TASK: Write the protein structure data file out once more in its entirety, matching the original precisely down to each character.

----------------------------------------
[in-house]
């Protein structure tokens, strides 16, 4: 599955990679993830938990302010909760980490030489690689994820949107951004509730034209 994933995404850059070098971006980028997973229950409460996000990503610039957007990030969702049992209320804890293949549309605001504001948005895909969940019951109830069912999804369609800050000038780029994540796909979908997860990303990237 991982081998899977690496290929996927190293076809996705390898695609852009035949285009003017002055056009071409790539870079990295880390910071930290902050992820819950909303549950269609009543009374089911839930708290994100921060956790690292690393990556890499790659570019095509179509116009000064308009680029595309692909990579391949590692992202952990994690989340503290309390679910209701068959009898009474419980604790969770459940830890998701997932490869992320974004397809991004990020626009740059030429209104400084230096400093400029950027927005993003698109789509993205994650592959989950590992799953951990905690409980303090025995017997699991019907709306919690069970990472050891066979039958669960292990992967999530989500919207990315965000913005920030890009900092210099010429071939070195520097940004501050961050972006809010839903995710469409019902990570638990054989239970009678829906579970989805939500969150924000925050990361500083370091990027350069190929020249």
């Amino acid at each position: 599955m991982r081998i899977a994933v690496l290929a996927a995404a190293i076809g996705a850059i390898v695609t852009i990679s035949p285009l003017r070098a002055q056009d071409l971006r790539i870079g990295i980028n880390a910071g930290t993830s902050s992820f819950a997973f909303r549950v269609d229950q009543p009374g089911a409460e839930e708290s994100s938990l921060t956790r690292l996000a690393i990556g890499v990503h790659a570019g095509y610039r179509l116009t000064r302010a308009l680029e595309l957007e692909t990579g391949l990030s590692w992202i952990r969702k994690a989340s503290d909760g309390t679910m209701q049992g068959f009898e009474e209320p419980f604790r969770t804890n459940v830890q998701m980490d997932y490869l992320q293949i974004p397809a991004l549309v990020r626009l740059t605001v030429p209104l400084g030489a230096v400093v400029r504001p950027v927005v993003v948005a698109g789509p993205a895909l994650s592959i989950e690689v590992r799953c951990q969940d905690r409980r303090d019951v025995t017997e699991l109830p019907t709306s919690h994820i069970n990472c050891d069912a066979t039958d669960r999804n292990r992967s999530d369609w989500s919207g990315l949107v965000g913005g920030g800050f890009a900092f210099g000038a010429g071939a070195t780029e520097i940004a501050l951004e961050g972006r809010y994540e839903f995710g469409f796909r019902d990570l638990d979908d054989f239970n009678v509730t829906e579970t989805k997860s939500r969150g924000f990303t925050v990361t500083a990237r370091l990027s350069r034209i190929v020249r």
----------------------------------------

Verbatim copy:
[in-house]
């Protein structure tokens, strides 16, 4: 599955990679993830938990302010909760980490030489690689994820949107951004509730034209 994933995404850059070098971006980028997973229950409460996000990503610039957007990030969702049992209320804890293949549309605001504001948005895909969940019951109830069912999804369609800050000038780029994540796909979908997860990303990237 991982081998899977690496290929996927190293076809996705390898695609852009035949285009003017002055056009071409790539870079990295880390910071930290902050992820819950909303549950269609009543009374089911839930708290994100921060956790690292690393990556890499790659570019095509179509116009000064308009680029595309692909990579391949590692992202952990994690989340503290309390679910209701068959009898009474419980604790969770459940830890998701997932490869992320974004397809991004990020626009740059030429209104400084230096400093400029950027927005993003698109789509993205994650592959989950590992799953951990905690409980303090025995017997699991019907709306919690069970990472050891066979039958669960292990992967999530989500919207990315965000913005920030890009900092210099010429071939070195520097940004501050961050972006809010839903995710469409019902990570638990054989239970009678829906579970989805939500969150924000925050990361500083370091990027350069190929020249």
């Amino acid at each position: 599955m991982r081998i899977a994933v690496l290929a996927a995404a190293i076809g996705a850059i390898v695609t852009i990679s035949p285009l003017r070098a002055q056009d071409l971006r790539i870079g990295i980028n880390a910071g930290t993830s902050s992820f819950a997973f909303r549950v269609d229950q009543p009374g089911a409460e839930e708290s994100s938990l921060t956790r690292l996000a690393i990556g890499v990503h790659a570019g095509y610039r179509l116009t000064r302010a308009l680029e595309l957007e692909t990579g391949l990030s590692w992202i952990r969702k994690a989340s503290d909760g309390t679910m209701q049992g068959f009898e009474e209320p419980f604790r969770t804890n459940v830890q998701m980490d997932y490869l992320q293949i974004p397809a991004l549309v990020r626009l740059t605001v030429p209104l400084g030489a230096v400093v400029r504001p950027v927005v993003v948005a698109g789509p993205a895909l994650s592959i989950e690689v590992r799953c951990q969940d905690r409980r303090d019951v025995t017997e699991l109830p019907t709306s919690h994820i069970n990472c050891d069912a066979t039958d669960r999804n292990r992967s999530d369609w989500s919207g990315l949107v965000g913005g920030g800050f890009a900092f210099g000038a010429g071939a070195t780029e520097i940004a501050l951004e961050g972006r809010y994540e839903f995710g469409f796909r019902d990570l638990d979908d054989f239970n009678v509730t829906e579970t989805k997860s939500r969150g924000f990303t925050v990361t500083a990237r370091l990027s350069r034209i190929v020249r």